That happened in Haven, Kansas, where the council gave Dollar General a tax break on its utility bills to bring it to town. The local Foodliner grocery lost 30 percent of its business and ultimately closed. The town council of Buhler, 20 miles away, invited the Foodliner’s owner to speak just days after it went out of business, the Guardian reported. Buhler’s council unanimously voted not to allow Dollar General to open in their town.
“I see Dollar General as I see Walmart: This is not their first rodeo,” says former Haven mayor Mike Alfers, who was part of the vote that approved the Dollar General deal. “They simply do things better, and that has an impact on local businesses.”
Sales taxes to the town have gone up. But Mr. Alfers has watched with dismay as the pocketbook dynamics play out.
“When the local grocery store was open and Dollar General opened up, you could see the exodus – a lot of people’s loyalty, if you will, flowing from the old store to the Dollar General simply because of the prices and selection,” says Mr. Alfers.
“So yes, it has involved change, and it really comes down to who you talk to, as far as if that change is good or bad.”
But if there is acceptance in Haven, other towns are finding ways to adjust – and push back. There also may be limits to dollar store growth. Dollar Tree, which also owns Family Dollar, is about to shutter 512 stores.
That decision comes as a growing number of areas, including Mesquite, Texas, and Mendocino County, California, have passed ordinances limiting the density of like-minded box stores. Pennsylvania has seen initiatives to help local grocery stores survive and even open.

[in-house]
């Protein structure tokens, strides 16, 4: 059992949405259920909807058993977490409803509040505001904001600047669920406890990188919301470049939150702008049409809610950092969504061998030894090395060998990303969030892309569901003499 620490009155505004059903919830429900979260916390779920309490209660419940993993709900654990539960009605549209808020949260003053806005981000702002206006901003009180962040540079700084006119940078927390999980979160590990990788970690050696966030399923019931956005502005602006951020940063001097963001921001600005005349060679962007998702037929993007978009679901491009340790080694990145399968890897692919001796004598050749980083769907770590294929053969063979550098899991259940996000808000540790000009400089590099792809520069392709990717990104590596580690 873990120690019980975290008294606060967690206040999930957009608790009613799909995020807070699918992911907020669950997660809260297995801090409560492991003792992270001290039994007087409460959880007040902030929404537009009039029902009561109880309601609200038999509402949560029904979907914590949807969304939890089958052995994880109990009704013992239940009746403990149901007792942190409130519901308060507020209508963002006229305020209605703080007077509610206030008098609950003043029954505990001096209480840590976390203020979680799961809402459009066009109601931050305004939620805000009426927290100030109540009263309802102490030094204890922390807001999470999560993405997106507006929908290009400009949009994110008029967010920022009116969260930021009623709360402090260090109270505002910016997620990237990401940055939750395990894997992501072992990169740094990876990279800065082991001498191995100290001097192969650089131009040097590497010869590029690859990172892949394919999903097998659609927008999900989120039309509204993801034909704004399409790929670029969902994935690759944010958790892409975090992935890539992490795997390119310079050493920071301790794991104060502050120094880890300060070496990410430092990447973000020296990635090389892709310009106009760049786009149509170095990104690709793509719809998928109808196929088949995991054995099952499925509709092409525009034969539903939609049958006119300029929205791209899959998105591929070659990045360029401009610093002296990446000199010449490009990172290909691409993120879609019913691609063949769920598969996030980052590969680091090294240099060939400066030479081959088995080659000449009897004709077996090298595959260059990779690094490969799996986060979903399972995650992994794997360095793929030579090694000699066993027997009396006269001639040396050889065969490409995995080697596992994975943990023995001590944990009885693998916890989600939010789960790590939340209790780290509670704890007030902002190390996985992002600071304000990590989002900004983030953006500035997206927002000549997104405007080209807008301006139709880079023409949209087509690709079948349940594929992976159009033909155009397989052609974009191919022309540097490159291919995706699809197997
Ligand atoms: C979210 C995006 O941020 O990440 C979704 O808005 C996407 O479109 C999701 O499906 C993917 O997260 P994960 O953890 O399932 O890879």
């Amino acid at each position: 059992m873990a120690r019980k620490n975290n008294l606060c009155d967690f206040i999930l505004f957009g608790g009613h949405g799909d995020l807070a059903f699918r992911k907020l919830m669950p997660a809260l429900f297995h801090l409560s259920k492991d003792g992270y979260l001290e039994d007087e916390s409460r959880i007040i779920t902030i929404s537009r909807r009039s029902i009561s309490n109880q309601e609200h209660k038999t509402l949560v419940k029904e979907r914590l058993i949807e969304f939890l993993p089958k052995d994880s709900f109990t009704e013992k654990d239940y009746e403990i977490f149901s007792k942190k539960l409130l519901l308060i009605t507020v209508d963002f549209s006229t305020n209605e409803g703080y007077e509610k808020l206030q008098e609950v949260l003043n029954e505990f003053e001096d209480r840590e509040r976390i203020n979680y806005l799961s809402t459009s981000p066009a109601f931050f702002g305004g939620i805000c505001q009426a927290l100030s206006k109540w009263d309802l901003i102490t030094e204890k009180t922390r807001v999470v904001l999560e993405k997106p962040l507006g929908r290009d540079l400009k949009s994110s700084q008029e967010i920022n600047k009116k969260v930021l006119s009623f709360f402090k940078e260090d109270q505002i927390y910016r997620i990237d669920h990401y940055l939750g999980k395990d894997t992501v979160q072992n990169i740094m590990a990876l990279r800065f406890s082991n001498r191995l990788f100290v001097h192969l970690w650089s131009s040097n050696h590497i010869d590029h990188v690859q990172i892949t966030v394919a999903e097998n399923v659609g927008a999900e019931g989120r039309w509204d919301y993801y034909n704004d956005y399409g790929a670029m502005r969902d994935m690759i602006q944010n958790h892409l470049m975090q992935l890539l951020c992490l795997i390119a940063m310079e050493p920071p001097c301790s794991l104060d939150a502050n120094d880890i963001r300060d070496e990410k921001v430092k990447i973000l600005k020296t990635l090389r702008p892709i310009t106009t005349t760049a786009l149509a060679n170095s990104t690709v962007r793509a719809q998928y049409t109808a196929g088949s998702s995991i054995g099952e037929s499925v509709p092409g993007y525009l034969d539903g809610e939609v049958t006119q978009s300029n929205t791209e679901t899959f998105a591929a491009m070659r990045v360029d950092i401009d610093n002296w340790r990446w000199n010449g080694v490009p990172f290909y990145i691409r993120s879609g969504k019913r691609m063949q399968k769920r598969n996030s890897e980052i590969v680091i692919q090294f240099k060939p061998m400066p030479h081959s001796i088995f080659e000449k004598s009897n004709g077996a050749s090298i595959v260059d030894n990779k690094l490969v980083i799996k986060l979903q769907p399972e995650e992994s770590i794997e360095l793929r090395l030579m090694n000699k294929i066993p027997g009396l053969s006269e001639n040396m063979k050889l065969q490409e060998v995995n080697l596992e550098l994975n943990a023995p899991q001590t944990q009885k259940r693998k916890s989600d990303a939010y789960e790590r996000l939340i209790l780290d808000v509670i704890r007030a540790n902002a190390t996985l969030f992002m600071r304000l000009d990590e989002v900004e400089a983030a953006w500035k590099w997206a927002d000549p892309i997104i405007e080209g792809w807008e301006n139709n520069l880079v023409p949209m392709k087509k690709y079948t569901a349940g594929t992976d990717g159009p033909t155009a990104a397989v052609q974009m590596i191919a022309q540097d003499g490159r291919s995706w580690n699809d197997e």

A just released dollar store study by the city of New Orleans recommends subsidizing smaller grocery stores like Mr. Cotlon’s Lower 9th Ward Market in order to make sure low-income neighborhoods have access to affordable and healthy food.
And after passing a “dispersal ordinance” by a 5-to-4 margin, the Tulsa City Council ordered the city’s economic development arm to use part of a federal block grant to build a new grocery store in an area targeted by dollar stores.
That move came after massive protests and a yearslong effort by Ms. Hall-Harper, the city councilor from north Tulsa, to improve health outcomes and reverse the racial underpinnings of zoning that seemed to downplay the needs of minorities ahead of profits.
“As we’ve seen in this country through history, zoning can make or break a community,” says Ms. Hall-Harper. “And if it is done in a racist way and a method where profits are always placed over the benefits and needs of people, then you’re going to have a permanent underclass – a community disenfranchised and demoralized by its own government.”
‘Homegrown’ and holding their own
Another model has emerged in Conway Springs, Kansas.
The town of about 1,300 saw Joe’s Grocery close in 2007. Then a local welder and his wife opened Hired Man’s Grocery & Grill in 2009. Their slogan was “homegrown.”
Two years ago, Dollar General opened a store right across the street, despite protests. Today, the chain matches about 50 percent of Hired Man’s inventory with mostly lower prices.
But so far, the little independent with an in-house butcher shop is holding its own.
“The fact is we have to work longer and harder to keep up with the competition across the street,” says Jenny Osner, who co-owns Hired Man’s with her husband, Clint. “We are staying open longer on the weekends. We’re doing sales to a smaller grocery store 20 miles from us. We have tried to capitalize on what we’re good at, and our meat department is for sure what we’re good at.”
They also send boxes to local soldiers serving overseas, pay for Little League uniforms, and attend spaghetti dinners – neighborly touches that dollar stores often don’t provide.
“In the end, it’s the consumer’s dollar, and it’s not my place to tell the consumer where they need to spend their money,” says Ms. Osner. “But it’s also true that to make the world go around, you’ve got to support each other. And that’s what we do here.”